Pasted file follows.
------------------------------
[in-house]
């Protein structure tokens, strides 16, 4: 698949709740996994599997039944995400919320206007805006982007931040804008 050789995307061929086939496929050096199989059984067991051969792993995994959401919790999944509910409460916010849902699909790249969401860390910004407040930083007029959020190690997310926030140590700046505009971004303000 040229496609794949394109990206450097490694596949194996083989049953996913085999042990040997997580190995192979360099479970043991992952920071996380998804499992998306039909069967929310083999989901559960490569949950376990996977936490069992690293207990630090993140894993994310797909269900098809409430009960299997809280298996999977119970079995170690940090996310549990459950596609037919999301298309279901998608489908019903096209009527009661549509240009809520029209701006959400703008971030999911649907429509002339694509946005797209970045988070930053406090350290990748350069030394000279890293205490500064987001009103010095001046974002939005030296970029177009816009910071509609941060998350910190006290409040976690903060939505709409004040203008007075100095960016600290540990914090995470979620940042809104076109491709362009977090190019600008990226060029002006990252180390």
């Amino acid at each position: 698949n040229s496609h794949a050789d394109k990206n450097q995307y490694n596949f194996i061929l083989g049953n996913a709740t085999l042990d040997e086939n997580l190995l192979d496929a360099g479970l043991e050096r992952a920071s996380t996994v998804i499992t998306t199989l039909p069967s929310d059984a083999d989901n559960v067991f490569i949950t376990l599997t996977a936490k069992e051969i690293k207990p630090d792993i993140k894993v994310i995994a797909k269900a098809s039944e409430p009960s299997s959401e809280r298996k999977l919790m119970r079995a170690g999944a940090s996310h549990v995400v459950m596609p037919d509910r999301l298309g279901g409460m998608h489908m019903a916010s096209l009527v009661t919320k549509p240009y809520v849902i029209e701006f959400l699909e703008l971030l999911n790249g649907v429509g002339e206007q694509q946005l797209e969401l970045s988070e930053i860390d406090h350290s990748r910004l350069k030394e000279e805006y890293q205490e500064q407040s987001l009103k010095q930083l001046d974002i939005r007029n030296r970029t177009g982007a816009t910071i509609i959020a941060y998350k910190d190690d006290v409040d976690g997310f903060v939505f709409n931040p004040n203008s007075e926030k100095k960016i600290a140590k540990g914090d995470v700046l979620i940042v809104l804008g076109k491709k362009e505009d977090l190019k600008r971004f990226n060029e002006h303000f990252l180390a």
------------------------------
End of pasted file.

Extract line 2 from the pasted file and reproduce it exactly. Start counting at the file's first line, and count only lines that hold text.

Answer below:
């Protein structure tokens, strides 16, 4: 698949709740996994599997039944995400919320206007805006982007931040804008 050789995307061929086939496929050096199989059984067991051969792993995994959401919790999944509910409460916010849902699909790249969401860390910004407040930083007029959020190690997310926030140590700046505009971004303000 040229496609794949394109990206450097490694596949194996083989049953996913085999042990040997997580190995192979360099479970043991992952920071996380998804499992998306039909069967929310083999989901559960490569949950376990996977936490069992690293207990630090993140894993994310797909269900098809409430009960299997809280298996999977119970079995170690940090996310549990459950596609037919999301298309279901998608489908019903096209009527009661549509240009809520029209701006959400703008971030999911649907429509002339694509946005797209970045988070930053406090350290990748350069030394000279890293205490500064987001009103010095001046974002939005030296970029177009816009910071509609941060998350910190006290409040976690903060939505709409004040203008007075100095960016600290540990914090995470979620940042809104076109491709362009977090190019600008990226060029002006990252180390």